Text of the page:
code. Casual clothing is the best
way to go since there will likely
be alcohol and fast-food. Casual
dress includes whatever you want
to wear that is comfortable, espe-
cially when it is in support of one
of the teams playing.
House parties can be a gray
zone when deciding what to
wear. It depends on what type
of house party it is. The stan-
dard house party has snacks,
alcoholic beverages, very loud
music and space for people to
dance. Thus, girls can opt for
something slightly like club-
wear and so can guys. Guys can
get away with wearing a nice
pair of jeans and collared shirt.
For a kegger it's all about
being comfortable and not wear-
ing your favorite thing because it
will most likely become ruined
during the night. There are all
kinds of drinking games and keg
stands so you need unrestricting
clothing to participate. At a kegger
it's all about having fun, nobody
really cares what you wear or
will remember for that matter.
"If I'm going to be drinking I
just wear something comfortable
such as a pair of shorts, a basic tee-
shirt and a hat. Never anything
dressy said senior exercise and
sports physiology major Mikey
Odom. All students are reminded,
of course, not to drive home after
participating in kegger activities.
Greenville has many taxi-ser-
vices that would be glad to take
you and your friend's home.
Going to a party at a club
requires club-wear or your best
sexy outfit. Sexy doesn't imply
slutty. No body wants to see the
cheeks of your buttocks. Ladies
need to be sophisticated and sexy
and men need to be dressy casual.
Dressy casual for the club means
nice jeans or slacks and a collared
shirt or tee. Some clubs require a
KM
llIn Vkm 1 Im

'
see OUTFIT page A5 This girl is wearing the right cocktail dress and is surrounded by guys.
Don't hide: Embrace winter
Don't let Jack Frost get
the best of your skin
EMILY JORDAN
STAFF WRITER
Jennifer Anlston glows for the camera, as always.
Friend for life
Aniston is definitely a class act
MEREDITH STEWART
SENIOR WRITER
Jennifer Anlston hardly needs an Introduction.
Her remarkable roles, inner and outer beauty and
the fact that she was married to one of the hottest
guys in Hollywood says enough.
She spent most of her childhood in New York
and was brought up in a prominent acting family.
Her father, John Aniston played Victor Kiriakls on
see ANISTON page A5
The winter days are approach-
ing us quickly. Just think, next
month we'll be freezing our buns
off while we roast chestnuts on
an open fire in the cold, brisk air.
Soon our heaters will be work-
ing overtime to keep our homes
toasty. We'll take extra hot show-
ers to steam up the bathroom
on those cold mornings. We'll
find comfort in a warm cup of
coffee or tea. But, did you know
that heat in your home takes the
moisture out of the air? Those
extra hot showers and caffeine
are hard on your skin, too. Not
to mention the cold, dry air
can do painful damage to your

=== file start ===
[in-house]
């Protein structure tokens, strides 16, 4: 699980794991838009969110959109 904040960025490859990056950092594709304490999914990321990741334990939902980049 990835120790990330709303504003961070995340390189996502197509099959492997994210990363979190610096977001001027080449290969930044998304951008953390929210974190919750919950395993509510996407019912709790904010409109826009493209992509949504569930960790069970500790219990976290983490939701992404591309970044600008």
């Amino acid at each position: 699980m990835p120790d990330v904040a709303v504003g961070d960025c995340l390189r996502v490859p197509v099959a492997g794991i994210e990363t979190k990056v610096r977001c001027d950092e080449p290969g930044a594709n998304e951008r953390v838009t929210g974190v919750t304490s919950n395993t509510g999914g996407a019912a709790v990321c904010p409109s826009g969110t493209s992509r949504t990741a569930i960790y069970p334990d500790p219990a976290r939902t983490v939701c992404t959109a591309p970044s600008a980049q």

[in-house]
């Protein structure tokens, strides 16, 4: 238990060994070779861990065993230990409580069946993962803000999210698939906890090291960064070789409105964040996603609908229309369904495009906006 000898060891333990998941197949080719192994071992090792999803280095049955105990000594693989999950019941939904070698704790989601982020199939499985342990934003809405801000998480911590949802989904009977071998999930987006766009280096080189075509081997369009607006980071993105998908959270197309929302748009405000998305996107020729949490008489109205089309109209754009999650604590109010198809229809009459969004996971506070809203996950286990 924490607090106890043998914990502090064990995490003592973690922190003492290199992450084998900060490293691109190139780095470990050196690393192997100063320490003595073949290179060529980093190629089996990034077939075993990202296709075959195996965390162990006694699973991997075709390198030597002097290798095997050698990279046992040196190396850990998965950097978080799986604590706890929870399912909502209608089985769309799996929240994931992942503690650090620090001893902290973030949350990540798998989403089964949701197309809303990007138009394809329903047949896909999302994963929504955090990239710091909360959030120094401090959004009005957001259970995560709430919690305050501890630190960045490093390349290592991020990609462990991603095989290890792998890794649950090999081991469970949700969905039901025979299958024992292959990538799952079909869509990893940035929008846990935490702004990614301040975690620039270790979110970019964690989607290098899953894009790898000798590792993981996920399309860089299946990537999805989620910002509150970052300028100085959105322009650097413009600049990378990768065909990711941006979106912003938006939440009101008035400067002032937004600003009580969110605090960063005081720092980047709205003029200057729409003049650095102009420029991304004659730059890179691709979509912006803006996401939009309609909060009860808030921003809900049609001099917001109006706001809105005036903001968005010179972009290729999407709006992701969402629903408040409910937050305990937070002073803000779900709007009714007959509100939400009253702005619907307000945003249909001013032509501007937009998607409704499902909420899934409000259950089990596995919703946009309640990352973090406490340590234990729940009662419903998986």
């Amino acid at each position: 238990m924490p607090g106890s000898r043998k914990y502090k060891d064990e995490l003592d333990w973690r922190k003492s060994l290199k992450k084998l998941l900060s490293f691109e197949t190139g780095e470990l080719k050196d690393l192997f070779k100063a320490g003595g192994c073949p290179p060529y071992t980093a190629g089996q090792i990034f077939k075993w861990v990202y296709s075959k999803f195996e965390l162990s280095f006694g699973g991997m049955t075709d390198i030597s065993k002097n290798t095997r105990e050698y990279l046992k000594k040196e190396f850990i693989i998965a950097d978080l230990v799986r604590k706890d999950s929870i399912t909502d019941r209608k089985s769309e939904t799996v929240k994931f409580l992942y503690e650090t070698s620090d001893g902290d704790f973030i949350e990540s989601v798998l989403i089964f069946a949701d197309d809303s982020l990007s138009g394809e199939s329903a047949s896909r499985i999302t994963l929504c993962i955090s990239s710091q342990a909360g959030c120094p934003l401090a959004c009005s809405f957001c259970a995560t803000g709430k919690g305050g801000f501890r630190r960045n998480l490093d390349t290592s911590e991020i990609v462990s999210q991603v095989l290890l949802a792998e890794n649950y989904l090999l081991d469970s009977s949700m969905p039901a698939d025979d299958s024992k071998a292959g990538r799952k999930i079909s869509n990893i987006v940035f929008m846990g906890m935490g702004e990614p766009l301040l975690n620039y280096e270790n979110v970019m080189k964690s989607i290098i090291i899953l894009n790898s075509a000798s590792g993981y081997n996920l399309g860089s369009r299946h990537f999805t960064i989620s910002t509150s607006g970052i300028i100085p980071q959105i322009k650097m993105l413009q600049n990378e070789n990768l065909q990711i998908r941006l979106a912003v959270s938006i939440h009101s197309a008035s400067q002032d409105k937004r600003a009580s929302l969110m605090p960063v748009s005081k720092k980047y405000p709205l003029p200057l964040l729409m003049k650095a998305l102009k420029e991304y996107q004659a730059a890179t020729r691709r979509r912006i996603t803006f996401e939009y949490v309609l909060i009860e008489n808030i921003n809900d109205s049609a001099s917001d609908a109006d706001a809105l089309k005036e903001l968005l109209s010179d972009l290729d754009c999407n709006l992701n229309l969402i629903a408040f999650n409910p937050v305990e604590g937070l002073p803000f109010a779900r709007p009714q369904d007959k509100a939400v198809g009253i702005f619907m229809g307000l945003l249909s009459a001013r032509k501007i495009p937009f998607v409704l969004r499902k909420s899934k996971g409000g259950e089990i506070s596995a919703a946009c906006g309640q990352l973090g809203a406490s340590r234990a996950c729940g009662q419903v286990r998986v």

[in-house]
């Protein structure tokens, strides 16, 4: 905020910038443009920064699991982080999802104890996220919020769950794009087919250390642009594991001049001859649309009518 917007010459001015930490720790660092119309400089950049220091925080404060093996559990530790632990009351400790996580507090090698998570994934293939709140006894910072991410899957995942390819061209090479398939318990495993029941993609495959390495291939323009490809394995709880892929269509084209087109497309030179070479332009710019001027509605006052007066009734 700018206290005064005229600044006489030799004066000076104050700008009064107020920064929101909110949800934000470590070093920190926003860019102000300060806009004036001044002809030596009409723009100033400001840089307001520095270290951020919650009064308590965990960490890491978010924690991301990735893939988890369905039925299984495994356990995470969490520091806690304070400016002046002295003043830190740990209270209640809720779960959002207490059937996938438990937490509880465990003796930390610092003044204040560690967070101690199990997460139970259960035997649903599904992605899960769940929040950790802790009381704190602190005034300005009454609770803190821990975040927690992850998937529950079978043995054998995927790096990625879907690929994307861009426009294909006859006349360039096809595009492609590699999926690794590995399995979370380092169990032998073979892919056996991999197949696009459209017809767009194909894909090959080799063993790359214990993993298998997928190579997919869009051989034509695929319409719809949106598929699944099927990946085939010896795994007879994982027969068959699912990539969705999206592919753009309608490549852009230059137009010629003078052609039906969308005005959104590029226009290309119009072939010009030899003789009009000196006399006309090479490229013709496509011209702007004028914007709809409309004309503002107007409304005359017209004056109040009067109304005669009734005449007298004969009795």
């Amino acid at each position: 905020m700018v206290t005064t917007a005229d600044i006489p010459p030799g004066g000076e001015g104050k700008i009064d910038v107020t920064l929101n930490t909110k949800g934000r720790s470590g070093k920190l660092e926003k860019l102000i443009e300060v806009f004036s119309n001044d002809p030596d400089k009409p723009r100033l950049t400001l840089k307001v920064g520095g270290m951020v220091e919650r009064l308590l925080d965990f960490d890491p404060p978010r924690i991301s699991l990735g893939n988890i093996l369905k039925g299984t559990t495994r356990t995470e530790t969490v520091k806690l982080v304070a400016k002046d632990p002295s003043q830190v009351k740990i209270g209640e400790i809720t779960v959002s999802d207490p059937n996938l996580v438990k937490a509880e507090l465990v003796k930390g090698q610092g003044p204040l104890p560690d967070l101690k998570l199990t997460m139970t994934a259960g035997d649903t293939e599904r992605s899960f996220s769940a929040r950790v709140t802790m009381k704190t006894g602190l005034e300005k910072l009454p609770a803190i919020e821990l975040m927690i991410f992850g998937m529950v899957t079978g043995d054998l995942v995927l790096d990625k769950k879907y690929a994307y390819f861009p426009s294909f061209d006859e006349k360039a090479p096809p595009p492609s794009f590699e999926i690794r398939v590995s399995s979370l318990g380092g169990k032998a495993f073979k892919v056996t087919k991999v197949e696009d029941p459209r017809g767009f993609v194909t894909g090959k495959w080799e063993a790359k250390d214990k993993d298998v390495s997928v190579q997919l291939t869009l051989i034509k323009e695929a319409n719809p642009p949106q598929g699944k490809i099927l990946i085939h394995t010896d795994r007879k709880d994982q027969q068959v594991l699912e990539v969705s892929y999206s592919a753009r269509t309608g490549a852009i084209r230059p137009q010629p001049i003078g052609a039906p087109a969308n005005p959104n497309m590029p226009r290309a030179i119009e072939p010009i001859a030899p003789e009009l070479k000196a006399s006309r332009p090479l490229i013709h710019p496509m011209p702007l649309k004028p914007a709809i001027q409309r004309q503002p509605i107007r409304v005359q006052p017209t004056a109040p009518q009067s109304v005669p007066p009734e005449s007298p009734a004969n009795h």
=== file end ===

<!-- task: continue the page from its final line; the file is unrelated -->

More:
skin. To ensure that your winter
season is an enjoyable and com-
fortable one, don't forget about
your skin - it feels the effects
of winter, too. Here are some
tips to keep your skin healthy
and beautiful during those
cold and dry winter months.
Avoid dehydration. Water
makes up 60 percent of the
human body, so drink plenty of
water. Water helps to transport
nutrients to your skin cells. Eat
plenty of leafy vegetables. They
contain water that can help
nourish your skin. Eat warm
foods and drink warm liquids
to keep your circulation flow-
ing, but cut back on your caf-
feine and alcohol intake - they
will dehydrate you, which is
what we are trying to avoid.
Keep It cool. Turn down the
heat in your home to the lowest
point that you feel comfortable
i
Don't hide your skin all winter, take
with to help keep the air moist
throughout the house. Use room
humidifiers and dress warmly
instead. Not only will this help
you keep your skin moisturized,
but it will cut down on utility
costs as well.
Make it short. While we all
enjoy long, hot, steamy showers
or baths too much hot water can
dry out our skin. Reduce your
bathing time and use lukewarm
water to prevent skin damage.
To get rid of the chill in the
bathroom, turn on the heater in
your bathroom if you have one.
A little bath oil in the tub will
sooth your skin and will help it
stay moist throughout the day.
Try switching to a more moistur-
izing version of your favorite soap
to help hold that moisture in
through the winter months.
Stay away from harsh abra-
care of it the right way and shine.
sives. Avoid bar soaps and shower
gels - they surely dry out your
skin. Switch to milder cleansers
that contain natural ingredients
like oatmeal, chickpea flour and
milk. Be kind to your skin and
don't scrub it excessively.
Keep your skin moisturized.
After bathing, use oil-based
cream moisturizers on your
face and body, paying close
attention to your knees, elbows,
hands and feet, which tend to
be drier than other parts of
the body. Don't use lotions as
many of them contain alcohol
in their ingredients, which Is
drying. Creams are thicker and
more lubricating than lotions.
Massage a few drops of vitamin
E oil into those really dry places.
Wear layers. Dress in layers
see SKIN page A5
11-15-05
KKflE
Ov
$ f $
Special 1
Iil si
vvvvvvvv
Ltf
THAI ES'
Come try 4
Daily Lm
ABC Per-mll, - C
Artorv-Swn 11am
758-7
AAAAAAAA,
3398-E S. M�
Greenville N(
252-756-0600
Call our
for a sp
L
w
howqi
yours
I the Clip
L
Yoi
con
Call our
for a sp
w
how qu
yoursh
I the Clip





)er 16,2005
es
a big trashcan